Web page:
An innovative payment program that financially rewarded clinical teams for their overall performance helped boost collaboration and reduced the tendency of clinicians to “dump” complicated patients—but it was also the source of “substantial frustration."
Researchers looked at a compensation model that Minneapolis-based Fairview Health Services introduced in July 2010. The pay-for-performance structure linked 40% of primary-care providers' annual pay to clinic-wide quality performance. The findings were published this month in the Annals of Family Medicine.
The researchers caution healthcare systems not to be too hasty as they design and adopt such models in the growing demand to move away from fee-for-service payment.
Aligning payment to quality is “a great concept,” said lead study author Jessica Greene, associate dean for research in the George Washington University School of Nursing. But it's a radical departure from previous payment systems, she said. “And it is much more complicated than the designers of these programs had imagined.”
Fairview aimed to encourage teams of physicians, nurse practitioners and physician assistants to work together to manage population health, strengthen accountability and reduce the likelihood of “patient dumping,” or shifting complex patients to others.
The system used quality performance metrics providers are required to report under Minnesota state law—such as care for diabetes, cardiovascular and asthma patients, and certain cancer screenings. Each member of the primary-care team at the clinic could receive percentage increases in salary depending on how well the clinic performed overall on the state benchmarks.
To gauge physician perceptions, researchers conducted in-depth interviews with 48 clinicians six months after the program started and again at the one-year mark. Another 150 primary-care clinicians completed a survey sent in the summer of 2013.
In both instances, clinicians noted greater collaboration and boosts in quality performance for the team. But they overwhelmingly noted feeling less control over compensation and expressed “significant frustration” with poor performers driving down potential pay increases.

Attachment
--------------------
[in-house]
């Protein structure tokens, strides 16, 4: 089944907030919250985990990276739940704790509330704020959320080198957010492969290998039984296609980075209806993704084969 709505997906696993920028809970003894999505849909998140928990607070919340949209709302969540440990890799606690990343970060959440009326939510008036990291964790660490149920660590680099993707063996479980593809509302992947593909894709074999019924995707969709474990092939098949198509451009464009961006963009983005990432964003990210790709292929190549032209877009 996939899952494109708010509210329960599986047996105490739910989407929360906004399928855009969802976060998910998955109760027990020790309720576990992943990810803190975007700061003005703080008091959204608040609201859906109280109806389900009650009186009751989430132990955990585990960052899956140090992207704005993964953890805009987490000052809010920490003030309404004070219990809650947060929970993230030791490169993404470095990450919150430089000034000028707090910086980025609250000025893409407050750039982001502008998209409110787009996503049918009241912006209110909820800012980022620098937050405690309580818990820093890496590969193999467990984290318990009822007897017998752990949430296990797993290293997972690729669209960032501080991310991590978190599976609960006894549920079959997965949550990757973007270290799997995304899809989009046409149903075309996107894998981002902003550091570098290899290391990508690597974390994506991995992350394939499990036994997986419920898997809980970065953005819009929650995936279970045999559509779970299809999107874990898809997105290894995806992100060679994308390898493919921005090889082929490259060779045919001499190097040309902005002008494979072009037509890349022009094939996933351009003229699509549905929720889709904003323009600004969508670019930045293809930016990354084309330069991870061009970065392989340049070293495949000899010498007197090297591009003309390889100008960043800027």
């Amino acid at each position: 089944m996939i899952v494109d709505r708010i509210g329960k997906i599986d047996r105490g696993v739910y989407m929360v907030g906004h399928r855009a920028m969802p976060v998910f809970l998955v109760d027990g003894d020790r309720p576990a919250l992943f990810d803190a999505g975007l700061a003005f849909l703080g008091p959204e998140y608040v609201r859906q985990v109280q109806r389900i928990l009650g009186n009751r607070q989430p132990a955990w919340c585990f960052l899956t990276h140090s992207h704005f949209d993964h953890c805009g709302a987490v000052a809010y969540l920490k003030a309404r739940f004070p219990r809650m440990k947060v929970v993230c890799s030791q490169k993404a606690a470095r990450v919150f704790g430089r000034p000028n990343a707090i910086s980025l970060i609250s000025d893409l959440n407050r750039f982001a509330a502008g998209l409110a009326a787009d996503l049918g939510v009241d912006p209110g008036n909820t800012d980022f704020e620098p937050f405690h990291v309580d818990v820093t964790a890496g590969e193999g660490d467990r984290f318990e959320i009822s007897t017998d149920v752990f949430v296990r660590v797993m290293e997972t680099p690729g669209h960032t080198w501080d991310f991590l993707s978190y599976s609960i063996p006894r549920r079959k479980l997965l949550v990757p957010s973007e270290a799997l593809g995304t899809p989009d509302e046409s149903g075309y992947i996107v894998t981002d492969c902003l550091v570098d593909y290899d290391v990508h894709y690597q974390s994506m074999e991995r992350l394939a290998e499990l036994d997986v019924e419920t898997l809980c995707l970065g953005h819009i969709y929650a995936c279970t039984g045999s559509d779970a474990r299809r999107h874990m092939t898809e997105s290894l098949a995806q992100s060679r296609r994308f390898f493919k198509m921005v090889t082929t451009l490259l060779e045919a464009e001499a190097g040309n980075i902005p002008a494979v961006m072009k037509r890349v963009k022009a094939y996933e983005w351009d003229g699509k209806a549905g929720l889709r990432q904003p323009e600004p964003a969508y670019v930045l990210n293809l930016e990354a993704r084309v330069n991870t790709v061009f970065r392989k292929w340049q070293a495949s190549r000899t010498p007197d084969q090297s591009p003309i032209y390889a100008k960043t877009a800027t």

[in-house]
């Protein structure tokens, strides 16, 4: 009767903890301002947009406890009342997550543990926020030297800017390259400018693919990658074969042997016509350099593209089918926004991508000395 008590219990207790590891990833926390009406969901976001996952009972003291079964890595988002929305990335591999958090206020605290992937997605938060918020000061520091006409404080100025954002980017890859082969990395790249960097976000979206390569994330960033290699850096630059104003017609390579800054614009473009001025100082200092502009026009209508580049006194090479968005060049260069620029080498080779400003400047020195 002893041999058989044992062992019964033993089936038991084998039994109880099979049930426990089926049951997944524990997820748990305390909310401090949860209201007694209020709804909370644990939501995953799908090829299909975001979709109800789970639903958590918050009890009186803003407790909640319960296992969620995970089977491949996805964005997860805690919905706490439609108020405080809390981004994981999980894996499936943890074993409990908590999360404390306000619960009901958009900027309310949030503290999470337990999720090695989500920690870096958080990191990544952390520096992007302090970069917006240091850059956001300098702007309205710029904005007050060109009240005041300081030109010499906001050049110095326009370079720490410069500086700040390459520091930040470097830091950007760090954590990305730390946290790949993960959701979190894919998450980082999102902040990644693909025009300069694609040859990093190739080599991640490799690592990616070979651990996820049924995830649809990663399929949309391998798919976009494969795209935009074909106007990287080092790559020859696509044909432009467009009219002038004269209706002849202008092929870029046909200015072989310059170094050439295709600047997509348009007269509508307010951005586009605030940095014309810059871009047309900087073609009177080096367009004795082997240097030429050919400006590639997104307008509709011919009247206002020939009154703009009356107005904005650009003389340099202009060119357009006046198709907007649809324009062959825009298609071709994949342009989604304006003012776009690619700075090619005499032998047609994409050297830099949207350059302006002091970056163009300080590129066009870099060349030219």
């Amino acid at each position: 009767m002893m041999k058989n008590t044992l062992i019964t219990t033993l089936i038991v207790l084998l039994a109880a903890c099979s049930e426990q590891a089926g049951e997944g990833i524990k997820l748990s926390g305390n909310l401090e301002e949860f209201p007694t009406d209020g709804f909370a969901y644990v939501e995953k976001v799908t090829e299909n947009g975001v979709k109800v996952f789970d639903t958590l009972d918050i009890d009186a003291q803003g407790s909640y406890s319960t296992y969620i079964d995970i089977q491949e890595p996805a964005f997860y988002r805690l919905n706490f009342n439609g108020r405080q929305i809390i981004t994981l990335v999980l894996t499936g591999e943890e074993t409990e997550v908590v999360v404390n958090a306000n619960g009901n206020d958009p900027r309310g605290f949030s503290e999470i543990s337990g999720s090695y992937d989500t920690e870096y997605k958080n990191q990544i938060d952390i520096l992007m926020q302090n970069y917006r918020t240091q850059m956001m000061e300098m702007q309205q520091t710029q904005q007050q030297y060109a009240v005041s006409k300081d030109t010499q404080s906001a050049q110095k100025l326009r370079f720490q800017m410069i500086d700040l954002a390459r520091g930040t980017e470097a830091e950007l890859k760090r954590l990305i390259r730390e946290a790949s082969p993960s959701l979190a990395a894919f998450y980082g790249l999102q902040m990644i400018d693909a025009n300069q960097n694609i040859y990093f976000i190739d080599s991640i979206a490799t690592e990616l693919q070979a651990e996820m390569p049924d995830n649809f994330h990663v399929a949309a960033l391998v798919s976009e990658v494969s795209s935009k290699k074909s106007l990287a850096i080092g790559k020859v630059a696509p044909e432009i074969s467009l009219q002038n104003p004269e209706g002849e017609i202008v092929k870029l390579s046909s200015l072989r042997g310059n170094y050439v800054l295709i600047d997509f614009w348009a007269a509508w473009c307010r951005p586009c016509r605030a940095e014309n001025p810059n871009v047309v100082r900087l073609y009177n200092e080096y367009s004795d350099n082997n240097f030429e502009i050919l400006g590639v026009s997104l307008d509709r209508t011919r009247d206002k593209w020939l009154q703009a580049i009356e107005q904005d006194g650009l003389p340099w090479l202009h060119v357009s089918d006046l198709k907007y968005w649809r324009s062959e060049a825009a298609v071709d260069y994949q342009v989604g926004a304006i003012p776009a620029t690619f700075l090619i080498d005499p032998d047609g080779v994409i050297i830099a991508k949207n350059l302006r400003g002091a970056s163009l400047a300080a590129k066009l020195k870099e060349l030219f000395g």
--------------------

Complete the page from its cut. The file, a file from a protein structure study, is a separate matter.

Only 15% of the surveyed respondents felt basing incentives entirely on team performance was the right thing to do. But they didn't want the incentives based solely on individual performance either; only 7% supported that option.
“The team component made an impact on people,” Greene said. “It was too much team, and they wanted a mix.” Nearly three-quarters liked the idea of a combined approach. In October 2014, the health system switched to a “hybrid” model and added individual performance back to the mix.
Green was joined on the study by Ellen Kurtzman, also of George Washington University; Judith Hibbard, a senior health policy researcher at the University of Oregon; and Valerie Overton, vice president of quality and innovation at the Fairview Medical Group.
For now, Greene said, the hybrid model sounds like "a really nice compromise." But, she added, it will take more research to understand the design of these types of incentive programs and track how well they work.
Greene also led a separate analysis of Fairview's experience. That study, published last month in the policy journal Health Affairs, concluded Fairview physicians performed no better on quality metrics than comparable medical groups throughout the state, even though 40% of their compensation was riding on their performance.
“It will be very interesting to see ultimately what the experience is,” she said. “Unfortunately, they haven't been as effective to date as most people had hoped.”